Incoming rect: (8,527.2000122070312,377,546.4000244140625)
   List rect 0: (7,527.2000122070312,377,546.4000244140625) => FOUND

and all tests in test_bug450930.xhtml pass for me.
Attachment #383240 - Flags: review?(roc)
Sorry, the previous attachment unintentionally merged the earlier code patch and this test fix. This version only modifies test_bug450930; if this is accepted, I believe the code change (as previously pushed and backed-out) can then be re-landed safely.
Attachment #383240 - Attachment is obsolete: true
Attachment #383240 - Flags: review?(roc)
Attachment #383263 - Flags: review?(roc)
Testing for intersection instead of containment significantly weakens the test. I think a better approach would be to just remove all the text from the test DIVs, setting a height and width using inline style instead. Can you try that?
Rather than remove the text altogether (it's kind of nice to have it there when manually watching what the test is doing), we can wrap the words in <span>s with a few pixels of left margin. This ensures that potential antialiasing of the first glyph will not protrude beyond the original content rect and create an overflow area that disrupts the test.
Attachment #383263 - Attachment is obsolete: true
Attachment #383372 - Flags: review?(roc)
Attachment #383263 - Flags: review?(roc)
Closed: 15 years ago
Flags: in-testsuite+
Resolution: --- → FIXED
Whiteboard: [needs landing]
Backed out due to bug 503718:
Resolution: FIXED → ---
Depends on: 503718
Summary: Reftest failure due to painting issue → Mac: make all area painted by text be part of text frame's ink overflow area (Reftest failure due to painting issue)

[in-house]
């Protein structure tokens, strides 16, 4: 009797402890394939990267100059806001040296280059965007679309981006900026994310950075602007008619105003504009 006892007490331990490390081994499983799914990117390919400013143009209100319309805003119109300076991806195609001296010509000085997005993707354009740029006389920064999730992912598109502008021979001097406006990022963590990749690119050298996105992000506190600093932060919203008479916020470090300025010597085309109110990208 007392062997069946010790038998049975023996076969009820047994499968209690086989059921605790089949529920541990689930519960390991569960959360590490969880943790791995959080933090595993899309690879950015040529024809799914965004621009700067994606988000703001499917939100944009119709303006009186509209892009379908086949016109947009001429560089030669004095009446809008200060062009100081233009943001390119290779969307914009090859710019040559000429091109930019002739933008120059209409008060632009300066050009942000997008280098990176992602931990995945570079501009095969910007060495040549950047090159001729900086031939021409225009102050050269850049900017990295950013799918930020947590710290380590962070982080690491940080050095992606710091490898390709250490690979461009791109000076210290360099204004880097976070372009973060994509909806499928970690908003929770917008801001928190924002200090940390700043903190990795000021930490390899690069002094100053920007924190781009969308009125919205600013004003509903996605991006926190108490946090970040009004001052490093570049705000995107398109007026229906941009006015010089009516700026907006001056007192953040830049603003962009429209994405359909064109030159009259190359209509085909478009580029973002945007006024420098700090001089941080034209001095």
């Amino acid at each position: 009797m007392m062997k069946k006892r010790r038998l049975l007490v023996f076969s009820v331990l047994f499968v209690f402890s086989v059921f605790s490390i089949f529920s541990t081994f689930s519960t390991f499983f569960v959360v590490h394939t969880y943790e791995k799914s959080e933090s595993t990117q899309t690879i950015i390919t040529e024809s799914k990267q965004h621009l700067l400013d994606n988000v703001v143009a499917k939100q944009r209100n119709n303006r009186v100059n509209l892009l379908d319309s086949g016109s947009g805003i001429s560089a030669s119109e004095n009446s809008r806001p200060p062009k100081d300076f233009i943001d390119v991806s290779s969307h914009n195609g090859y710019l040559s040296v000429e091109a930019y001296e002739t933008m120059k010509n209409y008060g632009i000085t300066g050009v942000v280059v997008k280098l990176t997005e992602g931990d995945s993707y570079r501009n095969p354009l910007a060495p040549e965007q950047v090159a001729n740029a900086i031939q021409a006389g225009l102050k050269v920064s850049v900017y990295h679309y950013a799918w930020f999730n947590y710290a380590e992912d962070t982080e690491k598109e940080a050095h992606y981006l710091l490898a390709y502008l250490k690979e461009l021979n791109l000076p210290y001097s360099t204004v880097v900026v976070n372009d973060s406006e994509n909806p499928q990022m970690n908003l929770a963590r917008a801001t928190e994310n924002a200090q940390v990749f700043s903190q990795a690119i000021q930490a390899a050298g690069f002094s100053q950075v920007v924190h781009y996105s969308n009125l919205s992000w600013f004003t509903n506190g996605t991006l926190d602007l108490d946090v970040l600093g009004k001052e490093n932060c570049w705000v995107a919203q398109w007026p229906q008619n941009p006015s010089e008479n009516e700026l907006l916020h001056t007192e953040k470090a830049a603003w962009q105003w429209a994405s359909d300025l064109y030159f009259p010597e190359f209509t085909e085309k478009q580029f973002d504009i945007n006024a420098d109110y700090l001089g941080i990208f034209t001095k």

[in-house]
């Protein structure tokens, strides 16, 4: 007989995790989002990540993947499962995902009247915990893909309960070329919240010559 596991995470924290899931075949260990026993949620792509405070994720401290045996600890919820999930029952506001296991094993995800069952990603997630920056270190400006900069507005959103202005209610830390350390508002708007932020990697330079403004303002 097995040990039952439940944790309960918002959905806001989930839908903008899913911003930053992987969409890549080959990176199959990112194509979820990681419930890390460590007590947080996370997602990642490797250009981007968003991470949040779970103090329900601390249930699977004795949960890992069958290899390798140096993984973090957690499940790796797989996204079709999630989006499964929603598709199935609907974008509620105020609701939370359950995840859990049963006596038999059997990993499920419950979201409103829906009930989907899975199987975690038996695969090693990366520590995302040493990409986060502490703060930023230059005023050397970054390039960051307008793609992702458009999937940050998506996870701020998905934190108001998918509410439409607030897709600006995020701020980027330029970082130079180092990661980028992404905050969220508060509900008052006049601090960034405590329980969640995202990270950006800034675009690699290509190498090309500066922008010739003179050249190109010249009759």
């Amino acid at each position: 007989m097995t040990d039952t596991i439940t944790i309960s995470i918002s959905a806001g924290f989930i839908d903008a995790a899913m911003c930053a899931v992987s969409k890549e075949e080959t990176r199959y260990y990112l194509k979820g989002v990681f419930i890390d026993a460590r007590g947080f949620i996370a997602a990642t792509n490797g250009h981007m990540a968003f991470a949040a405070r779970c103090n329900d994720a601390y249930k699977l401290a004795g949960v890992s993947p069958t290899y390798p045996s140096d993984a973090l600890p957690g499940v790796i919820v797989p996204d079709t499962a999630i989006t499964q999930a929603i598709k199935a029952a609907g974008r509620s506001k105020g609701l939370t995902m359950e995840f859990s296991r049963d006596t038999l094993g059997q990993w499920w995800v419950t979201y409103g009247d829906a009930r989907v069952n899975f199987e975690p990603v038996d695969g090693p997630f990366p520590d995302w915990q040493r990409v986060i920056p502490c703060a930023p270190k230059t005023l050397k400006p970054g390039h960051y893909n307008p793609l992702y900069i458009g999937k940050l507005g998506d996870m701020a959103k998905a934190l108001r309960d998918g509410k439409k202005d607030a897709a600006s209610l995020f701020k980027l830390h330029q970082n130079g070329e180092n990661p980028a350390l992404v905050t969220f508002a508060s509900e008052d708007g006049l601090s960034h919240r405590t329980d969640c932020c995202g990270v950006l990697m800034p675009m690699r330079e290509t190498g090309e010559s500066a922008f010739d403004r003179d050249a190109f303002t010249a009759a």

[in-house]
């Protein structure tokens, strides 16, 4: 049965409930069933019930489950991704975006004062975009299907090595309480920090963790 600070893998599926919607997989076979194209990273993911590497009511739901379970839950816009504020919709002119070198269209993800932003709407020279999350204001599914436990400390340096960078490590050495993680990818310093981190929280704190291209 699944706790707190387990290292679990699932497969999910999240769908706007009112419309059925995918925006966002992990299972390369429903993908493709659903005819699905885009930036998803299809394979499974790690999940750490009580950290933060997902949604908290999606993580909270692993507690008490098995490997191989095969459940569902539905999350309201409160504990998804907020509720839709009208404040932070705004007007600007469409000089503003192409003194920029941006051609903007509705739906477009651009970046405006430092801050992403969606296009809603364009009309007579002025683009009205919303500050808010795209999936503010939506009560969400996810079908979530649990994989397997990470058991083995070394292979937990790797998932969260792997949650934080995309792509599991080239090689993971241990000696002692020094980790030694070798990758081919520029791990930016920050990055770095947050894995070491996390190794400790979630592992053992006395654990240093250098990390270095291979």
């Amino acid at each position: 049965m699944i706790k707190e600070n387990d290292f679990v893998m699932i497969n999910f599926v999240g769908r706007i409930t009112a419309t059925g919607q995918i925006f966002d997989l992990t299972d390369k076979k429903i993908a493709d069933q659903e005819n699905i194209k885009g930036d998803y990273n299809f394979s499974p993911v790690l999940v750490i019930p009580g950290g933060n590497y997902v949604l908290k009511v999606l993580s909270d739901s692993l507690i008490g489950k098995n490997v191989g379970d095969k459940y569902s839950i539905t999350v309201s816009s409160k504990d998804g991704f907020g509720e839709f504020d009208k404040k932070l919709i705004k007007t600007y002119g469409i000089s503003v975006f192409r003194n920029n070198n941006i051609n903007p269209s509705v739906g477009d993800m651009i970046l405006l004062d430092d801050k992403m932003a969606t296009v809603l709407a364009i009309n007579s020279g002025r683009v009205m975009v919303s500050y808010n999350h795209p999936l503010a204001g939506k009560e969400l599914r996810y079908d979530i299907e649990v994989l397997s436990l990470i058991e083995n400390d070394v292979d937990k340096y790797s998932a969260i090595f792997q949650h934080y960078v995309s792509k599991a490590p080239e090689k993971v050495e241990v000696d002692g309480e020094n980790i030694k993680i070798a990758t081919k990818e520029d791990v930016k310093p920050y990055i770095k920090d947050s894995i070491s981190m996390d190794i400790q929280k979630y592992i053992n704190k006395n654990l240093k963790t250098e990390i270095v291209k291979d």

Now that bug 542595 has landed, we should be able to fix this without the side-effects we saw previously (unwanted scrollbars due to the antialiasing pixel "overflow"). Updated patch to apply to current trunk.
Attachment #370721 - Attachment is obsolete: true
We definitely want to do this, but I think not for FF4. It adds risk we don't need.
Is this going to make Firefox 5? The problem is still visible in the latest nightly (i.e. it hasn't been fixed by something else unrelated)
(In reply to comment #24)
> Is this going to make Firefox 5? The problem is still visible in the latest
> nightly (i.e. it hasn't been fixed by something else unrelated)

With the unusually-short deadline for Fx5, I don't think we should try to do this now. Although it _should_ be possible to apply this without breaking other things, my feeling is that the issue is sufficiently minor, and the change sufficiently risky, that we should land it immediately _after_ the Fx5 merge to Aurora, and give it as much time as possible on nightlies before it moves towards a release version.

We should do the same thing with bug 475968, which is the Windows version of this issue.
(In reply to comment #26)
> Is this the same bug?

No, that is because at small sizes we default to doing invalidation based on a "quick-and-dirty" path using glyph advances instead of the real glyph bounds, which means we don't take account of parts of the glyph that project beyond the typographic origin and advance. For a more extreme example, try
  #a { font: 18px Zapfino; color: blue; background: #ccc; }
  #a:hover { color: red }
  <p>Hover over the middle of the 'f': <span id=a>f</span>

As an author you can fix this by requesting "text-rendering:optimizeLegibility" in your style. The bug here is about glyph fringes that aren't included in the bounds even in that case.
Pushed to trunk:
Closed: 15 years ago13 years ago
Resolution: --- → FIXED
Component: Layout: View Rendering → Layout: Web Painting